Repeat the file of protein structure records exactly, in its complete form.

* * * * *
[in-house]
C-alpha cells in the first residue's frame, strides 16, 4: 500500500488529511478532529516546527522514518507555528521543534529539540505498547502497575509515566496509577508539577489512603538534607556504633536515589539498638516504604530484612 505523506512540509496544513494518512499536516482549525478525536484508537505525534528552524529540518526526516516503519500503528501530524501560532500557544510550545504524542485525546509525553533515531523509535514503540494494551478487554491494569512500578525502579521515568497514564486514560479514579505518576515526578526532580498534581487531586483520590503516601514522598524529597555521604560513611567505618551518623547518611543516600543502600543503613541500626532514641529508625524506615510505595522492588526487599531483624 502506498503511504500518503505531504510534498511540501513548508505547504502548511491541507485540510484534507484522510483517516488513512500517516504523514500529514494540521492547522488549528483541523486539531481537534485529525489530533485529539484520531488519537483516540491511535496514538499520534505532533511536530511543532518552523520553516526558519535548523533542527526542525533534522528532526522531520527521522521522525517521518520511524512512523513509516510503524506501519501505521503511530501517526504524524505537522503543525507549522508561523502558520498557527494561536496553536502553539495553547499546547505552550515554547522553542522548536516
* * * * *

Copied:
[in-house]
C-alpha cells in the first residue's frame, strides 16, 4: 500500500488529511478532529516546527522514518507555528521543534529539540505498547502497575509515566496509577508539577489512603538534607556504633536515589539498638516504604530484612 505523506512540509496544513494518512499536516482549525478525536484508537505525534528552524529540518526526516516503519500503528501530524501560532500557544510550545504524542485525546509525553533515531523509535514503540494494551478487554491494569512500578525502579521515568497514564486514560479514579505518576515526578526532580498534581487531586483520590503516601514522598524529597555521604560513611567505618551518623547518611543516600543502600543503613541500626532514641529508625524506615510505595522492588526487599531483624 502506498503511504500518503505531504510534498511540501513548508505547504502548511491541507485540510484534507484522510483517516488513512500517516504523514500529514494540521492547522488549528483541523486539531481537534485529525489530533485529539484520531488519537483516540491511535496514538499520534505532533511536530511543532518552523520553516526558519535548523533542527526542525533534522528532526522531520527521522521522525517521518520511524512512523513509516510503524506501519501505521503511530501517526504524524505537522503543525507549522508561523502558520498557527494561536496553536502553539495553547499546547505552550515554547522553542522548536516